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German submarine U-425

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German submarine U-425

Career (Nazi Germany)
Name: U-425
Ordered: 5 June 1941
Builder: Danziger Werft, Danzig
Yard number: 126
Laid down: 23 May 1942
Launched: 19 December 1942
Commissioned: 21 April 1943
Fate: Sunk by British warships, near Murmansk, February 1945[1]
General characteristics
Type: Type VIIC submarine
Displacement: 769 tonnes (757 long tons) surfaced
871 t (857 long tons) submerged
Length: 67.1 m (220 ft 2 in) o/a
50.5 m (165 ft 8 in) pressure hull
Beam: 6.2 m (20 ft 4 in) o/a
4.7 m (15 ft 5 in) pressure hull
Draft: 4.74 m (15 ft 7 in)
Propulsion: 2 × supercharged Germaniawerft 6-cylinder 4-stroke F46 diesel engines, totalling 2,800–3,200 bhp (2,100–2,400 kW). Max rpm: 470-490
2 × electric motors, totalling 750 shp (560 kW) and max rpm: 296.
Speed: 17.7 knots (32.8 km/h; 20.4 mph) surfaced
7.6 knots (14.1 km/h; 8.7 mph) submerged
Range: 8,500 nmi (15,700 km; 9,800 mi) at 10 kn (19 km/h; 12 mph) surfaced
80 nmi (150 km; 92 mi) at 4 kn (7.4 km/h; 4.6 mph) submerged
Test depth: 230 m (750 ft)
Crush depth: 250–295 m (820–968 ft)
Complement: 44–52 officers and ratings
Armament:
Service record[2]
Part of: 8th U-boat Flotilla
(21 April–31 October 1943)
9th U-boat Flotilla
(1 November–31 December 1943)
11th U-boat Flotilla
(1 January–28 September 1944)
13th U-boat Flotilla
(15 September–17 February 1945)
Commanders: Kptlt. Heinz Bentzien
(21 April 1943–17 February 1945)
Operations: 1st patrol:
20–25 November 1943
2nd patrol:
28 December 1943–2 February 1944
3rd patrol:
6–29 February 1944
4th patrol:
11 May–7 June 1944
5th patrol:
18 July–8 August 1944
6th patrol:
a. 21 August–23 August 1944
b. 29 August–5 September 1944
c. 6 September–8 September 1944
7th patrol:
a. 11–13 September 1944
b. 14 September–3 October 1944
8th patrol:
a. 15–24 October 1944
b. 24 October–12 November 1944
9th patrol:
6–17 February 1945
Victories: None

German submarine U-425 was a Type VIIC U-boat of Nazi Germany's Kriegsmarine during World War II.

She carried out nine patrols. She sank no ships.

She was a member of eight wolfpacks.

She was sunk by British warships, near Murmansk in February 1945.

Service history

The submarine was laid down on 23 May 1941 at the Danziger Werft at Danzig (now Gdansk) as yard number 126, launched on 19 December 1942 and commissioned on 21 April 1943 under the command of Kapitänleutnant Heinz Bentzien.

She served with the 8th U-boat Flotilla from 21 April 1943 for training and the 9th flotilla from 1 November for operations. She was reassigned to the 11th flotilla on 1 January 1944, then the 13th flotilla on 15 September of that year.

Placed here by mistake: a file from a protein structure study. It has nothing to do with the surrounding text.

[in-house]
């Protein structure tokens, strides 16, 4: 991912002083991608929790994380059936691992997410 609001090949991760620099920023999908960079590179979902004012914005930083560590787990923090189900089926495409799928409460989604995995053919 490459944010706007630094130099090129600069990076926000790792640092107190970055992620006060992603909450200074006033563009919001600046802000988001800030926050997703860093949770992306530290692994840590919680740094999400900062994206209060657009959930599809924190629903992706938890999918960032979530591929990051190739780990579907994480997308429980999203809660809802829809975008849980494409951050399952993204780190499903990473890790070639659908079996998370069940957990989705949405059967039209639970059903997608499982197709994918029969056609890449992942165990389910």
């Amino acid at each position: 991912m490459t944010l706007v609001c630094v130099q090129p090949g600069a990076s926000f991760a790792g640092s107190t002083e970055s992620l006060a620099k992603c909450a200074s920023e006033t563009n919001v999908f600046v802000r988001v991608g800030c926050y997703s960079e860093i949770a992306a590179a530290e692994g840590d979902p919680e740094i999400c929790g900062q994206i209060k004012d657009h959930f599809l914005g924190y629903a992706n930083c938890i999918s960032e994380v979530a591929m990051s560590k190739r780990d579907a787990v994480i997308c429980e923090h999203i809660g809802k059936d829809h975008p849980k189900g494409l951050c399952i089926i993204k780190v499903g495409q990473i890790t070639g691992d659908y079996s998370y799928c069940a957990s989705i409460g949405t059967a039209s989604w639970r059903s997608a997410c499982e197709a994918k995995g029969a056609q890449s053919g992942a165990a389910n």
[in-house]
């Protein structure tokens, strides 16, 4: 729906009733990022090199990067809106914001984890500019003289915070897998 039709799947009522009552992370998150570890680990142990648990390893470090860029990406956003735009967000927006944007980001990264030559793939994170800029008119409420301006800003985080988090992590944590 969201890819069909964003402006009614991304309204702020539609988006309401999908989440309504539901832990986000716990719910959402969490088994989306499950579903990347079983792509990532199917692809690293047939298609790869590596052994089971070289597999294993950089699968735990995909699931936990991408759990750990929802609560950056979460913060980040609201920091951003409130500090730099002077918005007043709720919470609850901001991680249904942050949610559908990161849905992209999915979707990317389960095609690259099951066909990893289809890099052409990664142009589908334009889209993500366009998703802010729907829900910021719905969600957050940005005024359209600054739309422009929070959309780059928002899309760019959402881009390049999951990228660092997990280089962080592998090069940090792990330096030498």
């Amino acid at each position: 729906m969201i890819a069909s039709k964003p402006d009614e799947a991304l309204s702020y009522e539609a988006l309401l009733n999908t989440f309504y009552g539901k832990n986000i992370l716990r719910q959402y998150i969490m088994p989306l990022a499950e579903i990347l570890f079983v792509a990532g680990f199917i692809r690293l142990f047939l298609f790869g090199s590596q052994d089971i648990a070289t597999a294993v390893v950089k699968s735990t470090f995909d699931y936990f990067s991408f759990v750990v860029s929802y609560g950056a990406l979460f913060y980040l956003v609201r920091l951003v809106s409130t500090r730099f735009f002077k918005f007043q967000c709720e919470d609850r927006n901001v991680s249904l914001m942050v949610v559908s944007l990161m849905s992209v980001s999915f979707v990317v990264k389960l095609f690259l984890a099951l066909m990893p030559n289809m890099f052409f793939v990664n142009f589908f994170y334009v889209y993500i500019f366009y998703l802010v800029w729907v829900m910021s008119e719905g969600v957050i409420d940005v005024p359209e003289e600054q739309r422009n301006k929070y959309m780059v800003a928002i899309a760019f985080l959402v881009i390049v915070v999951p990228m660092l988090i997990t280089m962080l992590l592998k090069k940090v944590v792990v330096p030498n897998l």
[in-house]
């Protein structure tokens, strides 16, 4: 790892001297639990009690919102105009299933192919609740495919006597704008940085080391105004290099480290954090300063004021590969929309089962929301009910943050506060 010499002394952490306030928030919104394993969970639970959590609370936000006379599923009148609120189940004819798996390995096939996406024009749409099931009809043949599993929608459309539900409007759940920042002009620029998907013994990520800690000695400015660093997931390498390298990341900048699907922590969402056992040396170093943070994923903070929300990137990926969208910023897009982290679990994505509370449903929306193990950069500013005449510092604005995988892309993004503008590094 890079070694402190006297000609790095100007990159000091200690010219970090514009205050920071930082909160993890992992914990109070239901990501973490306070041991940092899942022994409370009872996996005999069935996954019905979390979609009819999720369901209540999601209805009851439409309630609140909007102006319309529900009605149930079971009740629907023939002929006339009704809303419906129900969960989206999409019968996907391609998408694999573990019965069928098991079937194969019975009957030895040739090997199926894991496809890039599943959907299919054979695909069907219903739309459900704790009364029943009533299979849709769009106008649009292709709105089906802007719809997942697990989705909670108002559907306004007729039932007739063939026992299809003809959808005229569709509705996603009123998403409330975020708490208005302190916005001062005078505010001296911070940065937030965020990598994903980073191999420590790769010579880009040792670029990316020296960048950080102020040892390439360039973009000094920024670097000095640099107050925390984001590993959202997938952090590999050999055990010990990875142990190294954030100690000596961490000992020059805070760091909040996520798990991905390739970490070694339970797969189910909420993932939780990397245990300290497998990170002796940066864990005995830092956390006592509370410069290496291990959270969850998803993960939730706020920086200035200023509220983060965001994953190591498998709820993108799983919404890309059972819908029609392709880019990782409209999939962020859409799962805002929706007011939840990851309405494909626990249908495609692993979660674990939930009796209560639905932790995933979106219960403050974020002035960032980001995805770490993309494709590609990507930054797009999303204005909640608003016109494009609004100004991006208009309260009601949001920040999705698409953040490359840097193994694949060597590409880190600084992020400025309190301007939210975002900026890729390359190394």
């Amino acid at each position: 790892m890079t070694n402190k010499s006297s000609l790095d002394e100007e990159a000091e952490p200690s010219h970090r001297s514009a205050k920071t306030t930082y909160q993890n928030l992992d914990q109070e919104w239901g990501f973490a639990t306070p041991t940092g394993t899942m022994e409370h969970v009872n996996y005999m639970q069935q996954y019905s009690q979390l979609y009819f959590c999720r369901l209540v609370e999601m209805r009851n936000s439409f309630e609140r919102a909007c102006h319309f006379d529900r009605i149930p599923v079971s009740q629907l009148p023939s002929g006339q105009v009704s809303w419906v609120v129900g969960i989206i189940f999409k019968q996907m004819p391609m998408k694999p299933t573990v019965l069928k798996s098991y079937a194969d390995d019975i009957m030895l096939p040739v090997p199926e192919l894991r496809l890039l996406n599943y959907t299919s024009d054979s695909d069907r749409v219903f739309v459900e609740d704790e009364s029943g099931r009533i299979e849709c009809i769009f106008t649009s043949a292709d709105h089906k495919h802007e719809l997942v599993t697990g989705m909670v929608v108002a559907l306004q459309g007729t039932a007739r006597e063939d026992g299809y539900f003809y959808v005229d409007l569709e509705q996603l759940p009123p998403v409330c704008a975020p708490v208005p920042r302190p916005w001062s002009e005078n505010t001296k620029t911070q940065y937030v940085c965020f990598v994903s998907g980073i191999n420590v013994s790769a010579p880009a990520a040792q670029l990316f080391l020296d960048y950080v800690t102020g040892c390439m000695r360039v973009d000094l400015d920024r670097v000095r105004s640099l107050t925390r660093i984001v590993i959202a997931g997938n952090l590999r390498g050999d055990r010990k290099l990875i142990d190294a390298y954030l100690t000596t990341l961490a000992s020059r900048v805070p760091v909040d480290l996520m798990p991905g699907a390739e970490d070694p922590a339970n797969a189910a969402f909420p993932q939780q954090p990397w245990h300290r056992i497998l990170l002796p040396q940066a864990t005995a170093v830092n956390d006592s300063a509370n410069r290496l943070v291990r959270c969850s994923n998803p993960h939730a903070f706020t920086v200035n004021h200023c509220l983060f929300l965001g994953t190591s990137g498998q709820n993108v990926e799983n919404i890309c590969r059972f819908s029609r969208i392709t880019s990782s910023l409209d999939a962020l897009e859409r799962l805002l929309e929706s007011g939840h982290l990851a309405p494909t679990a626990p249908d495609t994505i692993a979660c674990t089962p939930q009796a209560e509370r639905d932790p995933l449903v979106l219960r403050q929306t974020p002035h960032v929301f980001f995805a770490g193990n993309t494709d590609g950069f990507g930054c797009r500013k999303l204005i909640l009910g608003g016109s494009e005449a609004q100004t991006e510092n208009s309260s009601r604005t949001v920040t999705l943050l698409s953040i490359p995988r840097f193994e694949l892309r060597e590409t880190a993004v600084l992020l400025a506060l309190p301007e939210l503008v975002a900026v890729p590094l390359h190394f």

1st patrol

U-425 '​s first patrol began with her departure from Kiel on 20 November 1943. Having cleared the Kattegat and Skagerrak, the boat followed the Norwegian coast to Bergen; arriving there on the 25th.

2nd patrol

The submarine criss-crossed the Norwegian and Barents Seas between the North Cape and Bear Island before docking in Hammerfest on 2 February 1944.

3rd and 4th patrols

The boat's third and fourth patrols were relatively uneventful; the latter following short trips from Hammerfest to Bergen, to Narvik. The patrol itself was carried out between Jan Mayen and Bear Islands.

6th, 7th, 8th and 9th patrols and loss

A regular pattern then emerged between Hammerfest and Narvik. Part of her sixth sortie took U-425 as far north and east as the southern end of Novaya Zemlya in the Pechoskoye More.[3]

The boat was sunk by depth charges dropped by the British sloop HMS Lark and the corvette HMS Alnwick Castle near Murmansk on 17 February 1945.

Wolf packs

U-425 took part in 8 wolfpacks, namely.

  • Isegrim (1 Jan 1944 - 27 Jan 1944)
  • Werwolf (29 Jan 1944 - 1 Feb 1944)
  • Werwolf (7 Feb 1944 - 27 Feb 1944)
  • Trutz (13 May 1944 - 6 Jun 1944)
  • Dachs (31 Aug 1944 - 3 Sep 1944)
  • Grimm (15 Sep 1944 - 1 Oct 1944)
  • Panther (17 Oct 1944 - 10 Nov 1944)
  • Rasmus (6 Feb 1945 - 13 Feb 1945)

References

Notes
  1. ^ Kemp, Paul: U-Boats Destroyed - German Submarine Losses in the World Wars, 1997, Arms & Armour, ISBN 1-85409-515-3, pp. 232 and 233
  2. ^ "The Type VIIC boat U-425 - German U-boats of WWII - uboat.net". www.uboat.net. Retrieved 17 September 2012. 
  3. ^ The Times Atlas of the World - Third edition, revised 1995, ISBN 0 7230 0809 4, p. 20
Bibliography

External links

  • at uboat.netU-425
  • at ubootwaffe.netU-425
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